Monday, May 17, 2010

Using MsgWaitForMultipleObjects in MFC

One of the problems that I didn't solve in my Multithreading book was how to use MsgWaitForMultipleObjectsEx with MFC. I have always felt guilty about this because it was an important problem, but I simply ran out of time to do the implemenation. Recently I finally had a need to solve the problem. MFC has come a long way since 1996 and it's clear that this problem was planned for. With MFC in Visual Studio 2008 and 2010, I was able to solve the problem in minutes instead of days.

In short, the solution is to replace MFC's call to GetMessage with your own call to MsgWaitForMultipleObjectsEx. This will allow you to dispatch messages, handle signaled objects, and dispatch Completion Routines. Here's the code, which goes in your MFC App object:

// virtual
BOOL CMyApp::PumpMessage()
{    HANDLE hEvent = ...;
    HANDLE handles[] = { hEvent };
    DWORD const res =
      ::MsgWaitForMultipleObjectsEx(
        _countof(handles),
        handles,
        INFINITE,
        QS_ALLINPUT,
        MWMO_INPUTAVAILABLE | MWMO_ALERTABLE);
    switch (res)
    {
        case WAIT_OBJECT_0 + 0:
            // the event object was signaled...
            return true;
        case WAIT_OBJECT_0 + _countof(handles):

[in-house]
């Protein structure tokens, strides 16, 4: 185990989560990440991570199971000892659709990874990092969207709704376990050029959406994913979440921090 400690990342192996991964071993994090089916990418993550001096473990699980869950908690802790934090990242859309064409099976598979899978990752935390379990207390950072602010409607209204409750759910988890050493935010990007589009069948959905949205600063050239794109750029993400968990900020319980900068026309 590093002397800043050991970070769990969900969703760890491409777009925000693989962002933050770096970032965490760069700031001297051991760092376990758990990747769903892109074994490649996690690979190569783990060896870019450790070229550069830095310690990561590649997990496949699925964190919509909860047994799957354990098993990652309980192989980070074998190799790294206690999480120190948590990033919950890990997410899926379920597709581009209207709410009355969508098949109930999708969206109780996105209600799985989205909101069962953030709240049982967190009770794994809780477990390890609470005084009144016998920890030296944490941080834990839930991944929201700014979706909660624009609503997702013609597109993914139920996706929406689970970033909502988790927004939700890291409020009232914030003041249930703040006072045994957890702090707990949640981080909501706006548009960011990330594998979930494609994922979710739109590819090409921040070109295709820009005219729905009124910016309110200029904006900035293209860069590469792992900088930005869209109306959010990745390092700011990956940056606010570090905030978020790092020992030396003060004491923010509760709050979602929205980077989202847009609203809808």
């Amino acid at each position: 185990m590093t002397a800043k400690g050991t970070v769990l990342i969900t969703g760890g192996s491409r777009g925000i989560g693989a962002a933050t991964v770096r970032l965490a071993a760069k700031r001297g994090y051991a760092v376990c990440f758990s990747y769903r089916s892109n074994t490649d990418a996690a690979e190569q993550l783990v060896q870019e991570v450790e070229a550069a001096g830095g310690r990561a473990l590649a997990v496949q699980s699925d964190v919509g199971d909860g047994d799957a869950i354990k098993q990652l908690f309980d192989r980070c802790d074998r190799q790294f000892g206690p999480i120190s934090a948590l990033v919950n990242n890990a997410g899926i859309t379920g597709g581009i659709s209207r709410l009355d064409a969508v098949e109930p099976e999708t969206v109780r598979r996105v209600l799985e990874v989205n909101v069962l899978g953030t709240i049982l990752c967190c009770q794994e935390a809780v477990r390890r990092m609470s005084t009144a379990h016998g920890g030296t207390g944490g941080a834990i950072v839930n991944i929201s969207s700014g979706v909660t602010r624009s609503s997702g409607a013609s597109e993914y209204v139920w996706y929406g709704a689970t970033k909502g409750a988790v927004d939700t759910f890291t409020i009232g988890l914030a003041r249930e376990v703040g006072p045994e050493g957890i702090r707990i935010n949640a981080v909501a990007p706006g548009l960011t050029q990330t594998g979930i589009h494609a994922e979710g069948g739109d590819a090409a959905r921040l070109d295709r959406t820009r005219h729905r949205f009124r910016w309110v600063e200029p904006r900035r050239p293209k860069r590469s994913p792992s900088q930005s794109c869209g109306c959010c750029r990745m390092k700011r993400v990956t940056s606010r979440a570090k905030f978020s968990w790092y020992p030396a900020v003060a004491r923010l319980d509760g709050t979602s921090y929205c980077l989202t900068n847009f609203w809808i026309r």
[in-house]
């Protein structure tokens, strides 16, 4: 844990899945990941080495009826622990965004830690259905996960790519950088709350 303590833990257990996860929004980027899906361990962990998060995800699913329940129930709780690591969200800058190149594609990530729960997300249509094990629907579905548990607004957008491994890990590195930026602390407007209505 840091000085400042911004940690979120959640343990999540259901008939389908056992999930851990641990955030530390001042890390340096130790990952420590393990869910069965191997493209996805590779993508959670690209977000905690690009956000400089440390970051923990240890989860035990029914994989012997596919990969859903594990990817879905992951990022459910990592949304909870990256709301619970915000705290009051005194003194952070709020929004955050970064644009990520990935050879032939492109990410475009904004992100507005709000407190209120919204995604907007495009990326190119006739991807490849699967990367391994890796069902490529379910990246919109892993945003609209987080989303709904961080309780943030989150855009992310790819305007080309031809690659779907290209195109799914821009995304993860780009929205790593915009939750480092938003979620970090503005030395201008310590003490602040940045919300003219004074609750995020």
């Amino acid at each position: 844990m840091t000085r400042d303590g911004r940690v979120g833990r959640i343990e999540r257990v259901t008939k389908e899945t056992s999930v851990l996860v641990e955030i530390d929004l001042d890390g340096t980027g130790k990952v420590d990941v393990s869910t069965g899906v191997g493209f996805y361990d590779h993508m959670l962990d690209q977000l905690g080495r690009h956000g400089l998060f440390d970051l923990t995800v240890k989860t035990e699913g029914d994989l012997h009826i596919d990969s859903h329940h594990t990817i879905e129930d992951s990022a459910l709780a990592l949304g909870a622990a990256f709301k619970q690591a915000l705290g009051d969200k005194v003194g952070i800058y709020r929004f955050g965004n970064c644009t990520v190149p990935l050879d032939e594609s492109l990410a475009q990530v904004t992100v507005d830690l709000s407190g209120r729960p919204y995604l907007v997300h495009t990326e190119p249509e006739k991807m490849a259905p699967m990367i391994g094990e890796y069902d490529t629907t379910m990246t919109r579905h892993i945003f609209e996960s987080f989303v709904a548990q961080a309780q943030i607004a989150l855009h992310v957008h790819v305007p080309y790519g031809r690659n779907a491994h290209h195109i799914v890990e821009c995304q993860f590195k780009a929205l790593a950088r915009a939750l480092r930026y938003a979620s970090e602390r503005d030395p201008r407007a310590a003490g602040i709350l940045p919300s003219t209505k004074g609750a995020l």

return __super::PumpMessage();
        case WAIT_IO_COMPLETION:
            break;
    }

    return TRUE;
}


There are several obscure points in this code worth mentioning. Getting any of these wrong will cause it to break:
  • The MWMO_INPUTAVAILABLE is required to solve race conditions with the message queue.
  • The MWMO_ALERTABLE is required in order for Completion Routines to be called.
  • WAIT_IO_COMPLETION does not require any action on your part. It just indicates that a completion routine was called.
  • The handle array is empty. You do NOT wait on the directory handle. Doing so will prevent your completion routine from being called.
  • MsgWaitForMultipleObjectsEx indicates that a message is available (as opposed to a signaled object) by returning WAIT_OBJECT_0 plus the handle count.
  • The call to __super::PumpMessage() is for MFC when this is running in your application object. Outside of MFC, you should replace it with your own message loop.
Note that this strategy breaks whenever a dialog box is displayed because dialog boxes use their own message loop.

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